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A Coffee Guide

By Ciera Miller

Have you ever gone into a Starbucks and stared at the different names for things? Like Americano, Cappuccino, Latte, Macchiato. Why do they have such fancy names and how do you say them? Why aren’t they in the same part of the menu that iced coffee is? They’re all coffee…right? Don’t worry, they’re all still coffee drinks, but they’re made with espresso instead of the way you make coffee from grounds in a coffee pot.

Let’s start with Espresso. Espresso means “pressed out” in Italian, so when you ask for an espresso, you’re asking for a steam pressed version of coffee that can be made in under a minute given the right machine. Normally, it’s pretty small because in an espresso, it’s just one shot of the coffee itself. It’s also called “short black”, if you ever want to impress anyone at a coffee shop with your detailed knowledge. You can ask for a double or more espresso as well, and they also have fun names; a double is also called a “doppio”.

If there’s a short black, is there a long black? You guessed it! A long black is also the fancy name for an Americano, which is pronounced like our country until you get to the ‘c’. Instead of American, it’s Americon + oh. Easy enough. An Americano also has only one shot of espresso in it, but it also includes hot water for about ⅔ of your cup. It gives the same effect that normal drip coffee does on your taste buds so that it tastes like a normal ol’ cup of joe, but it’s made with the steamed espresso instead of the brewed coffee grounds.

But what if you wanted pair steamed milk foam with your espresso instead of water to get a more creamy taste with the harsher taste of the espresso? Instead, you would order a Macchiato. Ignore every English language class you’ve had when trying to pronounce this for ch- doesn’t sound like ch and the ‘I’ in -ia doesn’t sound like you’re referring to yourself in the first person. Macchiato instead sounds like mock-ee-auto. A favorite amongst my friends at both the Mantor Cafe and Starbucks is the caramel macchiato because the milk foam mixed with the caramel makes the coffee taste like ice cream, and a little part of Heaven.

And how about just normal milk with your espresso, a sort of French touch? A little different and perhaps a little easier to pronounce, this blend is called a Latté. Again, don’t listen to your inherent English and say “late”. Latté is pronounced like lot-ay, so embrace your inner Fonzie and add a little ay sound at the end, and you know you want a lot of coffee to get through this exhausting Wednesday, so indicate that you want a lot by saying so. And to brighten up your day, ask for a little art in your latté. Some places will make a heart out of crema (milk foam) or a tulip, but if you ask the right barista on the right day, she might be able to make you a little cat or a little dog.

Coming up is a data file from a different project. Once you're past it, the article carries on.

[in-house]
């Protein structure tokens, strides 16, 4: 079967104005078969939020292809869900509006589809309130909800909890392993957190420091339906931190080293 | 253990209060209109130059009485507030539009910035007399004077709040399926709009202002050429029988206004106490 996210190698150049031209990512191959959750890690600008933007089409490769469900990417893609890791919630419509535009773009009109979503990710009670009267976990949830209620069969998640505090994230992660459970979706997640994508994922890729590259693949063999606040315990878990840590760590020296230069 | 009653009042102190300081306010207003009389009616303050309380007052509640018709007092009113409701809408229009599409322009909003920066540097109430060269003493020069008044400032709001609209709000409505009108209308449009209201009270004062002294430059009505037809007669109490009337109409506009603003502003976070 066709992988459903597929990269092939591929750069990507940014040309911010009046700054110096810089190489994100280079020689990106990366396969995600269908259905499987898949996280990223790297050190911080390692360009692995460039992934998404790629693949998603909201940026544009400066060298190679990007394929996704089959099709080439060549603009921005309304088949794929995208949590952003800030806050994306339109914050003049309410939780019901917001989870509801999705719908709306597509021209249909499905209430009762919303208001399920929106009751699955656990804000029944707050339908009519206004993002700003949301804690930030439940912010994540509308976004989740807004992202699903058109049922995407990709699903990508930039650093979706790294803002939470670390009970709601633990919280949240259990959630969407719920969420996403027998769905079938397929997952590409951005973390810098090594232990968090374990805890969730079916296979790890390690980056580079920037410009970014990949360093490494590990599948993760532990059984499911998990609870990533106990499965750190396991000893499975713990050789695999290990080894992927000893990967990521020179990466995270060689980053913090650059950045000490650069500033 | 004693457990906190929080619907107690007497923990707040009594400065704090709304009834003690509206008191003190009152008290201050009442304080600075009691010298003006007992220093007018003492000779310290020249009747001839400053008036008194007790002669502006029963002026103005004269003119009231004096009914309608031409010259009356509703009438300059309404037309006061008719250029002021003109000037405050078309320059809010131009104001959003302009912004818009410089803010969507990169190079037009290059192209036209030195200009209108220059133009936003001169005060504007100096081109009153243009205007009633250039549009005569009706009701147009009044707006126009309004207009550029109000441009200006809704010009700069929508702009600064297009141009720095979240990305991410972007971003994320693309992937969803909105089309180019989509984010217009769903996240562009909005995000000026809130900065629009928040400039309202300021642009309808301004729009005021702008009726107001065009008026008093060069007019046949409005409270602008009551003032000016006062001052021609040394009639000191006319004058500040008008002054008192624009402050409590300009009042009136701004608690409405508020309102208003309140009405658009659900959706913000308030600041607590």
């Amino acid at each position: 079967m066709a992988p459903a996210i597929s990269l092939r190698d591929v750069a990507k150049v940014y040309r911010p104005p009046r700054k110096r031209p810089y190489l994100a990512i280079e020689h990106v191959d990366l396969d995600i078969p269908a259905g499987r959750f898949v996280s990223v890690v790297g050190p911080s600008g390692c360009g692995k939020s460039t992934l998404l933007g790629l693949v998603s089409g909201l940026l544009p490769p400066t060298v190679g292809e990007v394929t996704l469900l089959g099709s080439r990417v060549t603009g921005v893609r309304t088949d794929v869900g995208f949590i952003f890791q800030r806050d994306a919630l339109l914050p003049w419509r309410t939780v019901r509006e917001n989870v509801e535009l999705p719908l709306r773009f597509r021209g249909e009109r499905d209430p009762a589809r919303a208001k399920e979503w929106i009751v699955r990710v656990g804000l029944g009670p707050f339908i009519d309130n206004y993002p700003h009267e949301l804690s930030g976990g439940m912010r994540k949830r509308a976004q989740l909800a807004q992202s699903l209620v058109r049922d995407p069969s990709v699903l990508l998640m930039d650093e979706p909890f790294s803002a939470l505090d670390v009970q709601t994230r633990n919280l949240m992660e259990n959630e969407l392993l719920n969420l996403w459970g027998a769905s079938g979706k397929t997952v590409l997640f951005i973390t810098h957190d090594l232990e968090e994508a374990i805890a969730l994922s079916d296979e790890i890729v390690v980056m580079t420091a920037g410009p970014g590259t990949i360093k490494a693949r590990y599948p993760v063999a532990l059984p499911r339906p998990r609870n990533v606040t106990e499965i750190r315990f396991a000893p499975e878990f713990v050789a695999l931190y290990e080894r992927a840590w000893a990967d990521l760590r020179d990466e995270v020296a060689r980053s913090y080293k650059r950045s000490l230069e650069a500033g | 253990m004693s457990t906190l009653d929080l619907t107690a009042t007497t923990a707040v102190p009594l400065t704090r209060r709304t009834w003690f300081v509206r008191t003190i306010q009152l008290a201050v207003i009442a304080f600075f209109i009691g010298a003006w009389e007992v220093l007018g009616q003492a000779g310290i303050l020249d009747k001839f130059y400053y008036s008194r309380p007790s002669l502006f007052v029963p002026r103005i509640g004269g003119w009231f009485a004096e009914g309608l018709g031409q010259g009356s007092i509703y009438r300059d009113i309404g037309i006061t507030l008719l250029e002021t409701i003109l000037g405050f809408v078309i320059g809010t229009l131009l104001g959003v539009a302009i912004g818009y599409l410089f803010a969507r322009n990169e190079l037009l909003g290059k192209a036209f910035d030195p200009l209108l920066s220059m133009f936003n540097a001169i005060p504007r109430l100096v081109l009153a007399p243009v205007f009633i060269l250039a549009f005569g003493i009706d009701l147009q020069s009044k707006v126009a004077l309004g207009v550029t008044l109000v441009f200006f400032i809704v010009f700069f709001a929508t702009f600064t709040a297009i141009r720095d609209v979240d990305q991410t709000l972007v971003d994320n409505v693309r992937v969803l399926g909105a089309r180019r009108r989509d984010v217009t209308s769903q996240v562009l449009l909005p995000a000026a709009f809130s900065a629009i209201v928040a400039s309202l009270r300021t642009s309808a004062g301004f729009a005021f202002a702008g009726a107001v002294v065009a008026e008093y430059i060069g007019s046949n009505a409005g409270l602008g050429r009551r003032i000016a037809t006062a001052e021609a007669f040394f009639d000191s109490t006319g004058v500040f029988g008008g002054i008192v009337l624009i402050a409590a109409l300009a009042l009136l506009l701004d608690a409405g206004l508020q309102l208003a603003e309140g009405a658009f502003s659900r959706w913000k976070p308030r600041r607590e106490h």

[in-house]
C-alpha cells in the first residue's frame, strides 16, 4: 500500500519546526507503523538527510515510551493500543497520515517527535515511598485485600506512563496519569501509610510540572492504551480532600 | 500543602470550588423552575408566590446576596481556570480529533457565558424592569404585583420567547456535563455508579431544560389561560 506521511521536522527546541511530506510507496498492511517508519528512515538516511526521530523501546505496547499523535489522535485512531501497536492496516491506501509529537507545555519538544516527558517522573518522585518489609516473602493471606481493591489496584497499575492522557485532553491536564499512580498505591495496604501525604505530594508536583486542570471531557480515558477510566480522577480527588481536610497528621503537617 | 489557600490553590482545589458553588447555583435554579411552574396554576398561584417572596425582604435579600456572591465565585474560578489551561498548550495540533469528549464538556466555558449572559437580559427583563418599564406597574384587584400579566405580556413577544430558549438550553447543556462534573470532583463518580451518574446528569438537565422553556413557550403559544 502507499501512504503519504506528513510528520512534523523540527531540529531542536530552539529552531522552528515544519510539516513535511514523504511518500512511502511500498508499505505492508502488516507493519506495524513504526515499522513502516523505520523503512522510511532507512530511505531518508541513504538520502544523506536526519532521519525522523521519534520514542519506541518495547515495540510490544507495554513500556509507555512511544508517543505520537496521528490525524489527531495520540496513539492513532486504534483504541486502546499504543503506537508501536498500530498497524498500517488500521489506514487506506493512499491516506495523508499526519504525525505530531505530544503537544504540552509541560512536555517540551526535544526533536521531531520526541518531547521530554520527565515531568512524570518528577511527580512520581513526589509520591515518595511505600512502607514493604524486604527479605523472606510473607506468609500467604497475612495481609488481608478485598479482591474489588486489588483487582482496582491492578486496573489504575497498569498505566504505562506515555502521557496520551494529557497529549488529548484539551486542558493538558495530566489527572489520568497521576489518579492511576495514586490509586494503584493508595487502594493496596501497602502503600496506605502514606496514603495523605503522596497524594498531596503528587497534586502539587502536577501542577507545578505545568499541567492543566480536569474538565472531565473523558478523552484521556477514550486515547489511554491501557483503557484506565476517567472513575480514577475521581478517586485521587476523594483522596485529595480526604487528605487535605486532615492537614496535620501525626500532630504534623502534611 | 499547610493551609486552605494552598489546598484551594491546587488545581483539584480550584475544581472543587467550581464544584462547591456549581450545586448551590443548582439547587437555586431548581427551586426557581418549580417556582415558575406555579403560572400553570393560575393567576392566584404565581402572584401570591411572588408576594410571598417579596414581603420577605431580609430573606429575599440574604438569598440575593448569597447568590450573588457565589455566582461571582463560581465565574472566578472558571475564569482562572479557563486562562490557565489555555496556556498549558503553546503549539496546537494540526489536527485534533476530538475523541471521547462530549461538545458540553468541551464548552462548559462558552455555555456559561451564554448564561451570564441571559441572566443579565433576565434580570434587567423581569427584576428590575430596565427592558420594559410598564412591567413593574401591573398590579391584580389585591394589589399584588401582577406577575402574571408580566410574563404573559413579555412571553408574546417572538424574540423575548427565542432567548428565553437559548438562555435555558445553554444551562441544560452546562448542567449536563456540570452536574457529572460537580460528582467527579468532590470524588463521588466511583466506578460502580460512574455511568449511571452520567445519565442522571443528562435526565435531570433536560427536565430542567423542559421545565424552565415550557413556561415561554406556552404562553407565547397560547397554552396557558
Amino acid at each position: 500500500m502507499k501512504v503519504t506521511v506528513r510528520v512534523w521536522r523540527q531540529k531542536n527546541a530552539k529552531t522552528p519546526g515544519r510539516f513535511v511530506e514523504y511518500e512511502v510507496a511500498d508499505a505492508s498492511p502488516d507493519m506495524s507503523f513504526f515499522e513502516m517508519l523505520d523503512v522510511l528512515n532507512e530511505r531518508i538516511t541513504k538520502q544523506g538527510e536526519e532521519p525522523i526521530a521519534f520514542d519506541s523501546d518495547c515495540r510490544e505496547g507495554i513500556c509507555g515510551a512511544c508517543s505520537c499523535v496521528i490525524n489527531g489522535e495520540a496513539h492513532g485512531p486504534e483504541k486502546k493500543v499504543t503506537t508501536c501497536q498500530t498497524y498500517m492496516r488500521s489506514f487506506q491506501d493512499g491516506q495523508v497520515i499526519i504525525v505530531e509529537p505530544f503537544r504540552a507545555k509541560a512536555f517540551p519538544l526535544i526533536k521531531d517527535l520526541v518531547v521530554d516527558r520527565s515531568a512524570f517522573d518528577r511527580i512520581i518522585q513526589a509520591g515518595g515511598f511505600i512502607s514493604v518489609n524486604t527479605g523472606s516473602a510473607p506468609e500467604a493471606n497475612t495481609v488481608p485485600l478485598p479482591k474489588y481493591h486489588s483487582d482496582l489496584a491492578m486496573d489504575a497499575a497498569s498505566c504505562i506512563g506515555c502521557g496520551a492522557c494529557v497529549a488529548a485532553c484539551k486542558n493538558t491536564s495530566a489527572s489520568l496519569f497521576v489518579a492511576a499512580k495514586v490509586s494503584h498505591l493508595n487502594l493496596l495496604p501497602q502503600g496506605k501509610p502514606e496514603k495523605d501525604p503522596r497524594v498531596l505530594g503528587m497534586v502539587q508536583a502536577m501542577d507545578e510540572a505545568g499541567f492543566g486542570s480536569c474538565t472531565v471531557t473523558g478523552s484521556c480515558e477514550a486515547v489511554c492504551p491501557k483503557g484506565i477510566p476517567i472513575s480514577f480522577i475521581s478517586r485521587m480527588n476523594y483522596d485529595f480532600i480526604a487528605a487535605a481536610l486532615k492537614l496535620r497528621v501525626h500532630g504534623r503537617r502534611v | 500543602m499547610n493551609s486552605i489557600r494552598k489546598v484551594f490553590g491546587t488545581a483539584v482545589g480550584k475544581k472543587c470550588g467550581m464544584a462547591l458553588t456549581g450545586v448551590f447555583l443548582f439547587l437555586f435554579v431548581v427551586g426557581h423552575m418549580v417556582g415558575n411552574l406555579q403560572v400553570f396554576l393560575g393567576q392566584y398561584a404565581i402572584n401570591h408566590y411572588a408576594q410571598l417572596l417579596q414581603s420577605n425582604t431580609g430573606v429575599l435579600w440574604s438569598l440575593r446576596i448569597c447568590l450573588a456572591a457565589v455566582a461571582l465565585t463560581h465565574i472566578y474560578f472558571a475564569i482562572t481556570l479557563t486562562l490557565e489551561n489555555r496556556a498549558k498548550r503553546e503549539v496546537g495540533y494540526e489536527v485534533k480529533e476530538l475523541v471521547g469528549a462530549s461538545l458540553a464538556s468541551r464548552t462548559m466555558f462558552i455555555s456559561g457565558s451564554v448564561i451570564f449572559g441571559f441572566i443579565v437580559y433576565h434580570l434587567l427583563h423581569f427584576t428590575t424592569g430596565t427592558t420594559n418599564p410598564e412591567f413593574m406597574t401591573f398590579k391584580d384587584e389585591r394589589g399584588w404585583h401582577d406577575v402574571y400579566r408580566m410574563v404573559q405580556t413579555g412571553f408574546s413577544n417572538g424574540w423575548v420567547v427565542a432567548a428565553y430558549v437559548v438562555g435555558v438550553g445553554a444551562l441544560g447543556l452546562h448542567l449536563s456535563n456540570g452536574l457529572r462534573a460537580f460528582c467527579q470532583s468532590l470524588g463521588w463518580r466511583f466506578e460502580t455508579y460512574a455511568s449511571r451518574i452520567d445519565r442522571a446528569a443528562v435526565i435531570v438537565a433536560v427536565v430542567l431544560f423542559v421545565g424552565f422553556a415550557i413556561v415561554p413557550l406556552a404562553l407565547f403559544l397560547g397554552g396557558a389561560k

The last but certainly not the least of these Italian named coffee drinks is also sometimes decorated with coffee art. A Cappuccino is sort of the perfect mix of a Latté and a Macchiato because you get the espresso featured in both, but you get a little milk and milk foam as well. The espresso is on the bottom, and the milk is on top of that, so at first, it seems like a Latté. But then you carefully drip milk foam on top, the Macchiato’s signature, and voila! The perfect blend. But how do you say it? It’s self-explanatory until you get to the double c in the middle. So far, you have cappuh, and then (hear me out) you should think about men’s casual pants—chinos. Put them together and you get cappuhchino, another perfect blend.

These aren’t the only Italian names you’ll be finding at coffee shops, but they are some of the more popular ones. And if you think any of them sound interesting but you’re afraid to try them on their own, add some flavor to them! A mocha (moke-uh) is just a Latté with chocolate in it, and a crowd favorite like the caramel Macchiato. Vanilla always pairs well with a Cappuccino. Or you could always just grab the iced coffee you know and love as well. But at least now you know what those Italian names mean when you’re staring up at the menu at your local coffee shop, and you know how to pronounce them if you ever feel like trying them.

Sources: 12 Different Types of Coffee Explained, What is an Espresso, Latte, Cappuccino, Ristretto?,Aerial View of Various Coffee (Image)

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